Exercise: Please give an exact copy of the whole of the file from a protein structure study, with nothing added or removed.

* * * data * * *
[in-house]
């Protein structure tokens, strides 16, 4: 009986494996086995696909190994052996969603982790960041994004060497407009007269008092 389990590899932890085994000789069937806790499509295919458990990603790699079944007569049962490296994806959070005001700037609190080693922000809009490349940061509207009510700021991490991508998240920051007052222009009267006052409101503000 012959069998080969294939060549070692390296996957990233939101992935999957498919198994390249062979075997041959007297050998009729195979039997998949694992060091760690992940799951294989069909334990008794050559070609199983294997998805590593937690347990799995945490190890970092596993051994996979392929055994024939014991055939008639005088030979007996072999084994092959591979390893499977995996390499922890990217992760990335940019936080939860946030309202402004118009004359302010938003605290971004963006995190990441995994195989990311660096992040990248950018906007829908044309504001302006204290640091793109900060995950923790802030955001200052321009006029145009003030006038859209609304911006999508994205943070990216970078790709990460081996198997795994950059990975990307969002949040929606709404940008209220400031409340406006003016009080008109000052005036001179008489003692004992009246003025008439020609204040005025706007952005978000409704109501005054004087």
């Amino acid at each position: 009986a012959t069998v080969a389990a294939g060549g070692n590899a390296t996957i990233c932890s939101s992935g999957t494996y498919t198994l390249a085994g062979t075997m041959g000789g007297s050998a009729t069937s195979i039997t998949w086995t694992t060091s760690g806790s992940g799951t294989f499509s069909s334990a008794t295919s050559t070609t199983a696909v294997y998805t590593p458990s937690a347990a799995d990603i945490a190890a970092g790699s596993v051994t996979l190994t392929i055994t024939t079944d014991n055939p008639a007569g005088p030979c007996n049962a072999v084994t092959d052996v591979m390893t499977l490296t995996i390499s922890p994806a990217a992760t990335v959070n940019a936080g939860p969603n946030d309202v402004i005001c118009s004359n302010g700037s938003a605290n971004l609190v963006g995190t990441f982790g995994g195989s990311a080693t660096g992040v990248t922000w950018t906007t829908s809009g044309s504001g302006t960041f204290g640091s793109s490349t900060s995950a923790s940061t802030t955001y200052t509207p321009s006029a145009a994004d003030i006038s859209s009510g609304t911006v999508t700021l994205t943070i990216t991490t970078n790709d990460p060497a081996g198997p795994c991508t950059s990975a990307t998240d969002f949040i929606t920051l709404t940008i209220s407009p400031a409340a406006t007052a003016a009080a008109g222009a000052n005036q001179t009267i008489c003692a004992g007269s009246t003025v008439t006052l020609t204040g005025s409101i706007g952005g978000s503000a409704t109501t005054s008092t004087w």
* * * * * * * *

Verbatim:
[in-house]
């Protein structure tokens, strides 16, 4: 009986494996086995696909190994052996969603982790960041994004060497407009007269008092 389990590899932890085994000789069937806790499509295919458990990603790699079944007569049962490296994806959070005001700037609190080693922000809009490349940061509207009510700021991490991508998240920051007052222009009267006052409101503000 012959069998080969294939060549070692390296996957990233939101992935999957498919198994390249062979075997041959007297050998009729195979039997998949694992060091760690992940799951294989069909334990008794050559070609199983294997998805590593937690347990799995945490190890970092596993051994996979392929055994024939014991055939008639005088030979007996072999084994092959591979390893499977995996390499922890990217992760990335940019936080939860946030309202402004118009004359302010938003605290971004963006995190990441995994195989990311660096992040990248950018906007829908044309504001302006204290640091793109900060995950923790802030955001200052321009006029145009003030006038859209609304911006999508994205943070990216970078790709990460081996198997795994950059990975990307969002949040929606709404940008209220400031409340406006003016009080008109000052005036001179008489003692004992009246003025008439020609204040005025706007952005978000409704109501005054004087």
């Amino acid at each position: 009986a012959t069998v080969a389990a294939g060549g070692n590899a390296t996957i990233c932890s939101s992935g999957t494996y498919t198994l390249a085994g062979t075997m041959g000789g007297s050998a009729t069937s195979i039997t998949w086995t694992t060091s760690g806790s992940g799951t294989f499509s069909s334990a008794t295919s050559t070609t199983a696909v294997y998805t590593p458990s937690a347990a799995d990603i945490a190890a970092g790699s596993v051994t996979l190994t392929i055994t024939t079944d014991n055939p008639a007569g005088p030979c007996n049962a072999v084994t092959d052996v591979m390893t499977l490296t995996i390499s922890p994806a990217a992760t990335v959070n940019a936080g939860p969603n946030d309202v402004i005001c118009s004359n302010g700037s938003a605290n971004l609190v963006g995190t990441f982790g995994g195989s990311a080693t660096g992040v990248t922000w950018t906007t829908s809009g044309s504001g302006t960041f204290g640091s793109s490349t900060s995950a923790s940061t802030t955001y200052t509207p321009s006029a145009a994004d003030i006038s859209s009510g609304t911006v999508t700021l994205t943070i990216t991490t970078n790709d990460p060497a081996g198997p795994c991508t950059s990975a990307t998240d969002f949040i929606t920051l709404t940008i209220s407009p400031a409340a406006t007052a003016a009080a008109g222009a000052n005036q001179t009267i008489c003692a004992g007269s009246t003025v008439t006052l020609t204040g005025s409101i706007g952005g978000s503000a409704t109501t005054s008092t004087w």